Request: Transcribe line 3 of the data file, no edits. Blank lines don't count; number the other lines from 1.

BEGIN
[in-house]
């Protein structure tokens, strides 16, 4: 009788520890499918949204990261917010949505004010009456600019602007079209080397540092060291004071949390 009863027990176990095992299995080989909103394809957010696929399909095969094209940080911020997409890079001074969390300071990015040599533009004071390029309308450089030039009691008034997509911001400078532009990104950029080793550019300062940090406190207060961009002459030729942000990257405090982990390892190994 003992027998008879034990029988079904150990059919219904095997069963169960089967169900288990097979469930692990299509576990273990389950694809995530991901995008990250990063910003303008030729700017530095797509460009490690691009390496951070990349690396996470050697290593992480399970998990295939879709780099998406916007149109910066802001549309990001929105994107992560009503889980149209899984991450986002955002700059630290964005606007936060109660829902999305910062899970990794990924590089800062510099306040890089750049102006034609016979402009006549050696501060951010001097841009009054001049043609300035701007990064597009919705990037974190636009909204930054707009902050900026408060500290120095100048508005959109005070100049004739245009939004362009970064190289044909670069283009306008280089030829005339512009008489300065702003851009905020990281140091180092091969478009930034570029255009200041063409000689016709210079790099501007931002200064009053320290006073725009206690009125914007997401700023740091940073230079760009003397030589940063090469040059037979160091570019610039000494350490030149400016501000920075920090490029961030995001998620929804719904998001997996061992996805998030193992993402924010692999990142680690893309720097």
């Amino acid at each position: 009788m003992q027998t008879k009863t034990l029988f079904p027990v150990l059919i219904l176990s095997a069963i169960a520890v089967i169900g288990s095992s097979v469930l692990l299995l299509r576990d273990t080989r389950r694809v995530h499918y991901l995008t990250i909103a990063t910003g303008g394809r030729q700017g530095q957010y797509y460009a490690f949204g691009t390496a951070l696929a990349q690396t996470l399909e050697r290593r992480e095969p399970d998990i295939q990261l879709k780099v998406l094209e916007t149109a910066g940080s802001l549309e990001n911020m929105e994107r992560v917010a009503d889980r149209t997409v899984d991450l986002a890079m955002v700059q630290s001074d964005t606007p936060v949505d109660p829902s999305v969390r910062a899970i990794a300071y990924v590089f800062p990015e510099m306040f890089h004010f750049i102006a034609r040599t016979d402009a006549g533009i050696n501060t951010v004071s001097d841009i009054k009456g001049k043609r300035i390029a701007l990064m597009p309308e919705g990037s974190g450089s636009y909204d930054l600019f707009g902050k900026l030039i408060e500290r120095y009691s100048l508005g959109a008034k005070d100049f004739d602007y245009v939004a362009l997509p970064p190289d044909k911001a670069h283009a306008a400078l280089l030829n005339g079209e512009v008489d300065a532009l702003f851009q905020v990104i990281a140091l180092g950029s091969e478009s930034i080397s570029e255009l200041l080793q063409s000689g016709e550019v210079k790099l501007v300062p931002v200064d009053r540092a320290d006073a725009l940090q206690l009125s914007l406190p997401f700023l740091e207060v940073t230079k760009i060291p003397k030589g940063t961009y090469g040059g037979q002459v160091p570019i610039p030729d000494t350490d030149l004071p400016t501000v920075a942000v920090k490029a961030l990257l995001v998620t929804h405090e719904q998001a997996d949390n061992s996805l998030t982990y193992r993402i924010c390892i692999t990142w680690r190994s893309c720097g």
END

């Amino acid at each position: 009788m003992q027998t008879k009863t034990l029988f079904p027990v150990l059919i219904l176990s095997a069963i169960a520890v089967i169900g288990s095992s097979v469930l692990l299995l299509r576990d273990t080989r389950r694809v995530h499918y991901l995008t990250i909103a990063t910003g303008g394809r030729q700017g530095q957010y797509y460009a490690f949204g691009t390496a951070l696929a990349q690396t996470l399909e050697r290593r992480e095969p399970d998990i295939q990261l879709k780099v998406l094209e916007t149109a910066g940080s802001l549309e990001n911020m929105e994107r992560v917010a009503d889980r149209t997409v899984d991450l986002a890079m955002v700059q630290s001074d964005t606007p936060v949505d109660p829902s999305v969390r910062a899970i990794a300071y990924v590089f800062p990015e510099m306040f890089h004010f750049i102006a034609r040599t016979d402009a006549g533009i050696n501060t951010v004071s001097d841009i009054k009456g001049k043609r300035i390029a701007l990064m597009p309308e919705g990037s974190g450089s636009y909204d930054l600019f707009g902050k900026l030039i408060e500290r120095y009691s100048l508005g959109a008034k005070d100049f004739d602007y245009v939004a362009l997509p970064p190289d044909k911001a670069h283009a306008a400078l280089l030829n005339g079209e512009v008489d300065a532009l702003f851009q905020v990104i990281a140091l180092g950029s091969e478009s930034i080397s570029e255009l200041l080793q063409s000689g016709e550019v210079k790099l501007v300062p931002v200064d009053r540092a320290d006073a725009l940090q206690l009125s914007l406190p997401f700023l740091e207060v940073t230079k760009i060291p003397k030589g940063t961009y090469g040059g037979q002459v160091p570019i610039p030729d000494t350490d030149l004071p400016t501000v920075a942000v920090k490029a961030l990257l995001v998620t929804h405090e719904q998001a997996d949390n061992s996805l998030t982990y193992r993402i924010c390892i692999t990142w680690r190994s893309c720097g």